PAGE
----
Then simultaneously something very strange happened, and it kind of led to me having two careers. I’d done three horror films in a row, not necessarily because I loved horror films, but when you do one thing people hire you to do it again. Out of the blue, I’d been meeting with everyone I could, taking people out to lunch, and this one woman I’d been taking out to lunch happened to be in a phone call with someone at Disney, and they needed a guy who was in Vancouver and also knew visual effects. She knew the perfect guy! They called me in to do this pilot for Disney XP, a show called Mech-X4, which is like Pacific Rim but for kids. I did the pilot, which led to doing the series as the producing director, and then we did two seasons of that.

This sort of highlights how your ‘big break’ is usually precipitated by a bunch of smaller breaks and a ton of hard work.

A few things happened on that show. I’d been working more and more with my best friend Adam [Stein] on smaller stuff, so I hired him to direct the series with me. I also created the shadow program, which is how I became close with Nimisha [Mukerji]; we’re working with Disney and putting a directing shadow onto every single episode.

In this case, they were all female shadows. Back then it was hard to find female directors, only because, unlike male directors, where there was someone on every level of experience, on the female side, there were five women who were extremely experienced, and then women with only one credit— there was no middle ground. We couldn’t afford the really experienced people, so we created this shadow program to help train and find female directors. We put one on every single episode of the show, and Nimisha was one of them and ended worked her but off, and got chose to direct one of the episodes. She is now working a lot, which is a great example of the program’s success.

This series led to a great relationship with Disney. Adam and I next directed a film for them called Kid Possible, which was the live-action adaptation for their hugely popular animated series. We also started co-writing and directing an indie film in our voice, to get more creative ownership over the process. We called in all our favors and made this little indie called Freaks, which had its world premiere at TIFF in 2018, and was bought within 24 hours of its screening. It’s coming out on September 13th in 100 theaters. This really changed the game for us. Now Adam and I are writer/directors, authors, and creators.

And you’ve also got another role, working with the Director’s Guild of Canada. How did that come about?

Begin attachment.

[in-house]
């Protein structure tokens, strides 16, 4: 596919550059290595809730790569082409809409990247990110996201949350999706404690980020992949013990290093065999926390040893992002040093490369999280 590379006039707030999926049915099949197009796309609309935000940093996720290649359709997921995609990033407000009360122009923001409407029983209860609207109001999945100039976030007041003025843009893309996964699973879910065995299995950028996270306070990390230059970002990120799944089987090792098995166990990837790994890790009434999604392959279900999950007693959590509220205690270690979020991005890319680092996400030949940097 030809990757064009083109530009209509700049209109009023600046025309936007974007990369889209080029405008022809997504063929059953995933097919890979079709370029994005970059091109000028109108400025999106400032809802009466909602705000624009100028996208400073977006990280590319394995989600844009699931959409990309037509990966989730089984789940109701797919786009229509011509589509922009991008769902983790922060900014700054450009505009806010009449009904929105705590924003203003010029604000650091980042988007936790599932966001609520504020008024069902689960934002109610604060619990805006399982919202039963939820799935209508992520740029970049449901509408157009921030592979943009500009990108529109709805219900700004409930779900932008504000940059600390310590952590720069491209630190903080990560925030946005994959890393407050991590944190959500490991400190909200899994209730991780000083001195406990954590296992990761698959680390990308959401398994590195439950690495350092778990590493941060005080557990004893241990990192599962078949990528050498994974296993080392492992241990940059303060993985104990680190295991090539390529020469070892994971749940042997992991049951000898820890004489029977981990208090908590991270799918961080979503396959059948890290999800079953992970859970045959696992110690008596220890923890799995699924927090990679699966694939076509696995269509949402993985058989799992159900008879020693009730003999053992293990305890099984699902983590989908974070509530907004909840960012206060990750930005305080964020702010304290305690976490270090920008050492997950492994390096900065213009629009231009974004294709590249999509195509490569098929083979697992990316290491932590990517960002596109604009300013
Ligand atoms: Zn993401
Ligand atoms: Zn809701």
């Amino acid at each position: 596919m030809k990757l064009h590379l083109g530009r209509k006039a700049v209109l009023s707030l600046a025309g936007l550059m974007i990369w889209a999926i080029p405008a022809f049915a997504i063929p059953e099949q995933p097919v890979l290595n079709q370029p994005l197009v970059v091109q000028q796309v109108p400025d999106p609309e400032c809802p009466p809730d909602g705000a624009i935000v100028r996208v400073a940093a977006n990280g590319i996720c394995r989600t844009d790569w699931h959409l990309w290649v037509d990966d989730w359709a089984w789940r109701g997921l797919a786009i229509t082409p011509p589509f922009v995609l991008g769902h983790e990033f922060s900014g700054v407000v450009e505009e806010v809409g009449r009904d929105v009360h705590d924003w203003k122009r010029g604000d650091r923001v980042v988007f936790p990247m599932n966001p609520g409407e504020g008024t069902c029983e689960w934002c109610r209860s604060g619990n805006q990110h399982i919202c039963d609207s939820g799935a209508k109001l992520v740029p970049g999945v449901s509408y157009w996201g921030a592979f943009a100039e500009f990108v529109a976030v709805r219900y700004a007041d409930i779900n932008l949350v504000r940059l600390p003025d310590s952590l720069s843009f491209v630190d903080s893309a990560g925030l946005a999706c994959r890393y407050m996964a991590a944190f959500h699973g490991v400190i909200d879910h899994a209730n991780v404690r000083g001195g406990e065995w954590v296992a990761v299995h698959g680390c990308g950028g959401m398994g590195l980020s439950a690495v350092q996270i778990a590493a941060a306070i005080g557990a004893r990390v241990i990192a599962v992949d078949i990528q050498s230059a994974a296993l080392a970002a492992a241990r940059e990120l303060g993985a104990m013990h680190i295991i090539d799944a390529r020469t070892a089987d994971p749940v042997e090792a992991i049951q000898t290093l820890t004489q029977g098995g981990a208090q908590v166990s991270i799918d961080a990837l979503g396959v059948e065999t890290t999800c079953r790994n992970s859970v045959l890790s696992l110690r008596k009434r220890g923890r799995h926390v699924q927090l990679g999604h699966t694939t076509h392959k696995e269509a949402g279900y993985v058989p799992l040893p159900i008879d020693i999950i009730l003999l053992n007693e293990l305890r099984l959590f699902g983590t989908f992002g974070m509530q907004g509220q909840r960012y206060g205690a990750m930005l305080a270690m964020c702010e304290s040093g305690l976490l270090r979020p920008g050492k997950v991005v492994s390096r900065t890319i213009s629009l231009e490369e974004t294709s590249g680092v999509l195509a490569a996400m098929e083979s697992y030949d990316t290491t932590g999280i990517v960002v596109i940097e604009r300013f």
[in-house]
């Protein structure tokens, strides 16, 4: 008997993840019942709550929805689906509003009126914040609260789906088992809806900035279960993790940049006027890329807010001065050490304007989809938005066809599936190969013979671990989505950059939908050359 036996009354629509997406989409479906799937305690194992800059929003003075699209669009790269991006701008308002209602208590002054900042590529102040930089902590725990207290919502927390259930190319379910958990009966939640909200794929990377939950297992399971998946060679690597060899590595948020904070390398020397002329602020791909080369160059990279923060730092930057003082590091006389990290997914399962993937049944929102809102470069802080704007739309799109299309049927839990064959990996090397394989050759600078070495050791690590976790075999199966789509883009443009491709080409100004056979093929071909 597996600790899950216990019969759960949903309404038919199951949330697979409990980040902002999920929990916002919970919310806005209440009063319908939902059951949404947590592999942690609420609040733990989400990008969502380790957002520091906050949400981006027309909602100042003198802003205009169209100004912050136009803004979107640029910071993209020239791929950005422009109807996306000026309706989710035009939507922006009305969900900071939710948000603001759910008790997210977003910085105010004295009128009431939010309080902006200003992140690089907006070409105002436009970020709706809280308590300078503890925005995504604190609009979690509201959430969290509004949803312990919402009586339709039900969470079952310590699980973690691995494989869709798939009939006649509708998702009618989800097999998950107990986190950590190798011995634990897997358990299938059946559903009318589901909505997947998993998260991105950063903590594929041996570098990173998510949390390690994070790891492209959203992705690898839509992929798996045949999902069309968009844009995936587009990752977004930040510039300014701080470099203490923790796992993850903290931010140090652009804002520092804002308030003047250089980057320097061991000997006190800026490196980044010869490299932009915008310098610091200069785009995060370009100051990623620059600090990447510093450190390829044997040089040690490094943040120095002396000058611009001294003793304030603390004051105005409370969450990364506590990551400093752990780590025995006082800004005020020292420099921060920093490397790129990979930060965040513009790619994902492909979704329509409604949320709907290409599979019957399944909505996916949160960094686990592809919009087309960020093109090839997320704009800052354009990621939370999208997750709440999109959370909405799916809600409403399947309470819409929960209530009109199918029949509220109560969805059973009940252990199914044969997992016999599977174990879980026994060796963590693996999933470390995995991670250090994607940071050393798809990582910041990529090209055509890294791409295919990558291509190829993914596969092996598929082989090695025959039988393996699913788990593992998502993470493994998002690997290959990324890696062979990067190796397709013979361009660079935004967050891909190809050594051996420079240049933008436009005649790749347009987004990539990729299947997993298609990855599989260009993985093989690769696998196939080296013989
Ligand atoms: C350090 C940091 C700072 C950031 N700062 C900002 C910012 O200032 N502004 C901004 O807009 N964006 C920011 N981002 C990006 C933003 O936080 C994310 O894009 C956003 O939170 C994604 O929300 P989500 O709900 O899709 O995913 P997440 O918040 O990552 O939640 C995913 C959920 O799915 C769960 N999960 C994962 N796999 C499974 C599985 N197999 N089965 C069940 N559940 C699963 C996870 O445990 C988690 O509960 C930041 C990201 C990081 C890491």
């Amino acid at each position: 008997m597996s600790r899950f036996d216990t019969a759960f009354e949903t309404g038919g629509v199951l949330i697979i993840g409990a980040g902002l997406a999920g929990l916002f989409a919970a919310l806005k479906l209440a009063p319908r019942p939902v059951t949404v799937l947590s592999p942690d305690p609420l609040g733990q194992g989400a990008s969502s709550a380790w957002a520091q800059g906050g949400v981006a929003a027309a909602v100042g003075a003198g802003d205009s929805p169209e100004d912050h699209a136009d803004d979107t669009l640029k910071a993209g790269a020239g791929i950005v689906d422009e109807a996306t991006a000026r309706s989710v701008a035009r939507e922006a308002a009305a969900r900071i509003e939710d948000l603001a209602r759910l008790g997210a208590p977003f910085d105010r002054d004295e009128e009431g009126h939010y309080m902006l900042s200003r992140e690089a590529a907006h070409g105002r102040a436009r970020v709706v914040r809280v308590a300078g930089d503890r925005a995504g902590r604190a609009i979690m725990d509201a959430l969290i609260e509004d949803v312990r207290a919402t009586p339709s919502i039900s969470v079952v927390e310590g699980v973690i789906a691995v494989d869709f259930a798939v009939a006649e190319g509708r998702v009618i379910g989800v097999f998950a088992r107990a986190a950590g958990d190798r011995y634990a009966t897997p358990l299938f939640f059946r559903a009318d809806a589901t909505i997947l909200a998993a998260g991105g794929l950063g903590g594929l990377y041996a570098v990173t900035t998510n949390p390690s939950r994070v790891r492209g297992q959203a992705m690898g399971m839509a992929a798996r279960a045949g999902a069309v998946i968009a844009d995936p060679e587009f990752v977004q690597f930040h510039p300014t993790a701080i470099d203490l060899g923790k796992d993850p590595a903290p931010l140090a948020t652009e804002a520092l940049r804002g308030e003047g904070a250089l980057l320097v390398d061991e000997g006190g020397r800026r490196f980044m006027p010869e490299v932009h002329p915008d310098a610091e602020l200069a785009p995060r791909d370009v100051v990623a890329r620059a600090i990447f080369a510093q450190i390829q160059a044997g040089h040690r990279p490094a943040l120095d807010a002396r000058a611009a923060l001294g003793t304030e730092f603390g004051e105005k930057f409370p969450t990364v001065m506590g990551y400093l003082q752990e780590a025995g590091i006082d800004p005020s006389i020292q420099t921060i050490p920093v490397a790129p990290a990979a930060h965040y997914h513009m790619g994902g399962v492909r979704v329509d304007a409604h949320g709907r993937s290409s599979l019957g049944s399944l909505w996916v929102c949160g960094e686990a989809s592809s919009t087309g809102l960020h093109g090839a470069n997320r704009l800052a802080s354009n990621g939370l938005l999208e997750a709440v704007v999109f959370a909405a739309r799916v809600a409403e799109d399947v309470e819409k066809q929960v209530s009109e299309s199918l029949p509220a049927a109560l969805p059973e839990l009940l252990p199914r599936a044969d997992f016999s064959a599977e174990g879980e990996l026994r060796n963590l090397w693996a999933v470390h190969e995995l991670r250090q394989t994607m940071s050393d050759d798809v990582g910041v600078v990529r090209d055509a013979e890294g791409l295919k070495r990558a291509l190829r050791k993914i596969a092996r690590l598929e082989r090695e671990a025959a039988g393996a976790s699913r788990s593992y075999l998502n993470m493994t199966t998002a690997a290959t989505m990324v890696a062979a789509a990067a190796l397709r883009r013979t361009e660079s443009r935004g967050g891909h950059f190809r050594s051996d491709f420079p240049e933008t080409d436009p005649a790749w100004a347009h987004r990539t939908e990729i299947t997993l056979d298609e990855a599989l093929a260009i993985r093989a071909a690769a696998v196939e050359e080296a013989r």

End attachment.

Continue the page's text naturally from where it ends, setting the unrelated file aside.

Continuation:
I joined because I had to in the beginning, and then slowly I became more involved. Now I’m on the Chair of the Director’s Caucus that represents all the directors in the province. The huge thing we’ve been working on is an initiative called “Just Watch Us.” It’s all about BC directors stepping out of the shadows together, and individually, to help our LA-based partners in production find us. The production volume is here and so is a growing appetite among content creators for new, diverse talent – which makes it a great time to profile our untapped directing talent!

Tell me more about what you’re doing to help Canadian directors get discovered?

Unlike Canadian crews, who live here and are hired here by producers, it’s a bit harder to land work as a director in Canada because it’s the L.A.-based studios that hire us. So we’ve traditionally had to go to L.A. to get hired in B.C. I’m very grateful for my MPA relationships and want more Canadian directors to have the same kind of opportunities I’ve had.

What we’re trying to do is increase the percentage of B.C. directors working in B.C. by building relationships in L.A. and making it really easy for studios to find us. We’re doing training, and we’ve built a website called directors.ca, that allows studios to search and filter for whatever kind of director they’re looking for. You can enter into the site, ‘I want a director who has directed kids, has VFX experience and is repped by CAA,’ and it’ll filter that for you. “The Just Watch Us” campaign is all about profiling how great we are!

ABOUT THE AUTHOR

Bryan Abrams

Bryan Abrams is the Editor-in-chief of The Credits. He's run the site since its launch in 2012. He lives in New York.